Trust in Catholic Church plummets amid abuse scandal

Trust in the Catholic Church has taken a heavy blow, a poll released Wednesday revealed, with barely one in six Germans saying they had confidence in the Church in the wake of the child sex abuse scandal.

Trust in Catholic Church plummets amid abuse scandal
Photo: DPA

German-born Pope Benedict XVI has also suffered a crippling blow to his authority, with fewer than one in four people saying they trusted him personally, the poll published by Stern news magazine found.

Just 17 percent said they trusted the Church and 24 percent the Pope. That compares with 29 percent and 38 percent respectively in a similar poll taken at the end of January.

The poll taken by the Forsa surveying firm found that, even among Catholics, only a minority trusted either the Church or the Pope. Just 39 percent had confidence in the Pope, down from 62 percent at the end of January, while 34 percent trusted the Church, down from 56 percent.

Among non-denominational Germans, just 5 percent said they trusted the Church.

By comparison, the Protestant Church’s standing has barely been affected by the recent resignation of its leader Margot Käßmann, who was caught driving drunk. Some 42 percent of Germans said they had faith in Church compared with 44 percent at the end of January.

Among Protestants, trust was at 65 percent, actually a slight rise on the 64 percent registered six weeks ago.

The poll came as the Greens called the government’s planned “round table” on child sex abuse inadequate.

“With sex abuse cases, it’s about serious criminal acts, which aren’t in the least bit suited to a round table,” the party’s parliamentary leader Renate Künast told news magazine Der Spiegel.

In recent weeks, hundreds of alleged victims have come forward with claims of child abuse, predominantly in the Catholic Church but also in some other organisations.

Chancellor Angela Merkel was avoiding “a genuinely critical debate,” Künast said, adding that the round table was unlikely to come up with concrete proposals.

The federal cabinet made arrangements Wednesday to establish the round table, with the committee holding its first meeting on April 23. It appointed former Social Democrats politician Christine Bergmann as an independent commissioner to head the roundtable.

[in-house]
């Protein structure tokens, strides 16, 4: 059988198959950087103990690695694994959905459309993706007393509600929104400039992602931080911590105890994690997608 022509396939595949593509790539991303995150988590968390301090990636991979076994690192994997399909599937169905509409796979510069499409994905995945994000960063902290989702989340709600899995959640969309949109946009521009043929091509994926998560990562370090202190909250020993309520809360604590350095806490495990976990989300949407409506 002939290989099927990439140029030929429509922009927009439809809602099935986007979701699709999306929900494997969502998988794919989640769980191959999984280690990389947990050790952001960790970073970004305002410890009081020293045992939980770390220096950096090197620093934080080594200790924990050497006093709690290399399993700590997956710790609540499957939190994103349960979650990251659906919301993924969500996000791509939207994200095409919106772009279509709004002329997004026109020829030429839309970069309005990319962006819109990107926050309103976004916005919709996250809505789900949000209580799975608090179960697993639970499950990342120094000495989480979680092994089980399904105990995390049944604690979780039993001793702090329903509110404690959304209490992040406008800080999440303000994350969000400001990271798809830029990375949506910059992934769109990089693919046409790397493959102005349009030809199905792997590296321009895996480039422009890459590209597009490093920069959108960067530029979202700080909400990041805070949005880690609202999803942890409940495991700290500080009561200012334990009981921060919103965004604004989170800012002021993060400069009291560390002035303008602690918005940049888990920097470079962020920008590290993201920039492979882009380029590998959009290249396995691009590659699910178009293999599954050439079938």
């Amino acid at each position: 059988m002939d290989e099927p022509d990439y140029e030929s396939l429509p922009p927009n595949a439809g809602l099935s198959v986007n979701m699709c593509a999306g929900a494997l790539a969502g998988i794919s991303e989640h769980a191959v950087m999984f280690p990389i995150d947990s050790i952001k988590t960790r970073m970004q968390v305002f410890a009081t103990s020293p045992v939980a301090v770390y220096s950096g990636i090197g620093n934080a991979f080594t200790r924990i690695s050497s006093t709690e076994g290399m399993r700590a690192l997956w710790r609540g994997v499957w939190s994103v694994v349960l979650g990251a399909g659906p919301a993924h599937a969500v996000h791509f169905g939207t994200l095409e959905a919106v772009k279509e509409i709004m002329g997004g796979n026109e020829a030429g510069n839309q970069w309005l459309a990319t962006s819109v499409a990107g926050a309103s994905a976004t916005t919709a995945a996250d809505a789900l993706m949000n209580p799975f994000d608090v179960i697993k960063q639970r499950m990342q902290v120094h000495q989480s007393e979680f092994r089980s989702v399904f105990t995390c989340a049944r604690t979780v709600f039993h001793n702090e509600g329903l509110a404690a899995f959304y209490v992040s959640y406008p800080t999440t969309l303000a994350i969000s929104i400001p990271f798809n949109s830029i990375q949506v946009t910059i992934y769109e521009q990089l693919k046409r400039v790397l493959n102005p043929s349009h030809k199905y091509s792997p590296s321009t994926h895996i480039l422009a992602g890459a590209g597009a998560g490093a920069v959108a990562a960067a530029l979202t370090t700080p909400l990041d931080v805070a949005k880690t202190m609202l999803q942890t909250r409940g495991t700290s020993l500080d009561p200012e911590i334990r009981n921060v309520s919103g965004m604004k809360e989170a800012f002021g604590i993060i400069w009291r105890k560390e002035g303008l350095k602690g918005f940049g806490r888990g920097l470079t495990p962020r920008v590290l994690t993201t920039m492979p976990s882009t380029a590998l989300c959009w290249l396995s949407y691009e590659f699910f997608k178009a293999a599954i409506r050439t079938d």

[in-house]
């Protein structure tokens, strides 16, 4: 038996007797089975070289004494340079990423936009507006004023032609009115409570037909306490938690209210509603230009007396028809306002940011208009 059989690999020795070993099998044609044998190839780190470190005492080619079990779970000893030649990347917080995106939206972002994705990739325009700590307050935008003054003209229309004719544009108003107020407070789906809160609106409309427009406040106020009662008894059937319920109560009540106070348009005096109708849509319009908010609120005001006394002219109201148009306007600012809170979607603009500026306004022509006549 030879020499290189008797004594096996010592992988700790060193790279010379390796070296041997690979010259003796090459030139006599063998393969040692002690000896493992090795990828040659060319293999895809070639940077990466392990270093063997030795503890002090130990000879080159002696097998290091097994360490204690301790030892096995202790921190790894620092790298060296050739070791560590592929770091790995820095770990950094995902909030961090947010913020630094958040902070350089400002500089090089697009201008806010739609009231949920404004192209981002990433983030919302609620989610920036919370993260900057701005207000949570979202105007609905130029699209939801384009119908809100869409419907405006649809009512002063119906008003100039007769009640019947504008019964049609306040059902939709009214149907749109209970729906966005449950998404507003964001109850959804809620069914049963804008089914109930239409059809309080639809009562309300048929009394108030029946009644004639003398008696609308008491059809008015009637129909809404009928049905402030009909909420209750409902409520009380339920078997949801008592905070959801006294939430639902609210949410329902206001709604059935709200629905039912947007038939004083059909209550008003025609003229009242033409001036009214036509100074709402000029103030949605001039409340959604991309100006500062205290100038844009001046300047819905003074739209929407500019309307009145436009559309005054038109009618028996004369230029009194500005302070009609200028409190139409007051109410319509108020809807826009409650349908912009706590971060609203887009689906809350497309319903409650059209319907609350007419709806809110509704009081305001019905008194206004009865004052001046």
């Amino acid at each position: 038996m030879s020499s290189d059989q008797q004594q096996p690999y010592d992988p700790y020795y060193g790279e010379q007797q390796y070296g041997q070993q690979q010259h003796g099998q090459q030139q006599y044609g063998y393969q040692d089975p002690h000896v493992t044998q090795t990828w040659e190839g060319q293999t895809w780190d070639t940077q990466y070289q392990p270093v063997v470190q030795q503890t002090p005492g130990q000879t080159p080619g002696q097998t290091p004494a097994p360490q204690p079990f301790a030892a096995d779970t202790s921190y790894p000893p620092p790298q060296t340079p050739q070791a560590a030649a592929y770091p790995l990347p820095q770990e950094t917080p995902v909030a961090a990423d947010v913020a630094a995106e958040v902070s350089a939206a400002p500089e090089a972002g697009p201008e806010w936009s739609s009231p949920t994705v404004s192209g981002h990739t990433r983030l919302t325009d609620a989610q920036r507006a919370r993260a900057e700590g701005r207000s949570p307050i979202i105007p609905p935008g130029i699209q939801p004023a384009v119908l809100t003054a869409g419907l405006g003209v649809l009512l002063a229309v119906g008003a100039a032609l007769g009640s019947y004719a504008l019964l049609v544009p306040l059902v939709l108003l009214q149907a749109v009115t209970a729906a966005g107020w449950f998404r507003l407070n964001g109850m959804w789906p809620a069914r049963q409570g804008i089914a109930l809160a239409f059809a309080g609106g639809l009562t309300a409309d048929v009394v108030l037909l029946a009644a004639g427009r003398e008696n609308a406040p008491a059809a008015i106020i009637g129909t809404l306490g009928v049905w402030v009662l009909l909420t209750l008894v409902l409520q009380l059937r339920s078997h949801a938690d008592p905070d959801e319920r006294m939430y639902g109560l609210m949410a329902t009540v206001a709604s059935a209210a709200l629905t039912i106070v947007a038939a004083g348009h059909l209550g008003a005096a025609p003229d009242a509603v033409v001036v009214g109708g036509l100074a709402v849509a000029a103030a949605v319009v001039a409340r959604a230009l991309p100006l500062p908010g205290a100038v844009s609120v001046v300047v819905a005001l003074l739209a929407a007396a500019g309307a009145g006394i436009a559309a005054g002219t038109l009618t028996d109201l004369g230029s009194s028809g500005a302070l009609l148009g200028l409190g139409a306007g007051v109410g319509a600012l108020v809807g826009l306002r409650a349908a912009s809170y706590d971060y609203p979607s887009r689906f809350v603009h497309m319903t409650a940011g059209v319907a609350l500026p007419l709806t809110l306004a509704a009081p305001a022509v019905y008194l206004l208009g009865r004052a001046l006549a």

Committee members will likely include Family Minister Kristina Schröder, representatives of the Education Ministry, Justice Minister Sabine Leutheusser-Schnarrenberger, a well as abuse victims, experts and relevant associations.

But the Greens maintain that an independent commission of the German parliament is needed to overhaul the system of dealing with child sex abuse. This should include a compensation fund and money set aside for victims’ therapy, Der Spiegel reported.

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Germany in talks on further payout for 1972 Olympics victims

The German government says it is in talks over further compensation for victims of the attack on the Munich Olympics, as the 50th anniversary of the atrocity approaches.

Germany in talks on further payout for 1972 Olympics victims

Ahead of the commemoration in September, relatives of the Israelis killed have indicated they are unhappy with what Germany is offering.

“Conversations based on trust are taking place with representatives of the victims’ families,” a German interior ministry spokesman told AFP when asked about the negotiations.

He did not specify who would benefit or how much money had been earmarked, saying only that any package would “again” be financed by the federal government, the state of Bavaria and the city of Munich.

On September 5th, 1972, eight gunmen broke into the Israeli team’s flat at the Olympic village, shooting dead two and taking nine Israelis hostage, threatening to kill them unless 232 Palestinian prisoners were released.

West German police responded with a bungled rescue operation in which all nine hostages were killed, along with five of the eight hostage-takers and a police officer.

An armed police officer in a tracksuit secures the block where terrorists  held Israeli hostages at the Olympic Village in Munich on 5th September 1972.

An armed police officer in a tracksuit secures the block where terrorists held Israeli hostages at the Olympic Village in Munich on 5th September 1972. Photo: picture alliance / dpa | Horst Ossingert

The spokeswoman for the victims’ families, Ankie Spitzer, told the German media group RND that the amount currently on the table was “insulting” and threatened a boycott of this year’s commemorations.

She said Berlin was offering a total of €10 million including around €4.5 million already provided in compensation between 1972 and 2002 — an amount she said did not correspond to international standards. 

“We are angry and disappointed,” said Spitzer, the widow of fencing coach Andre Spitzer who was killed in the attack. “We never wanted to talk publicly about money but now we are forced to.”

RND reported that the German and Israeli governments would like to see an accord by August 15th.

The interior ministry spokesman said that beyond compensation, Germany intended to use the anniversary for fresh “historical appraisal, remembrance and recognition”.

He said this would include the formation of a commission of German and Israeli historians to “comprehensively” establish what happened “from the perspective of the year 2022”.

This would lead to “an offer of further acts of acknowledgement of the relatives of the victims of the attack” and the “grave consequences” they suffered.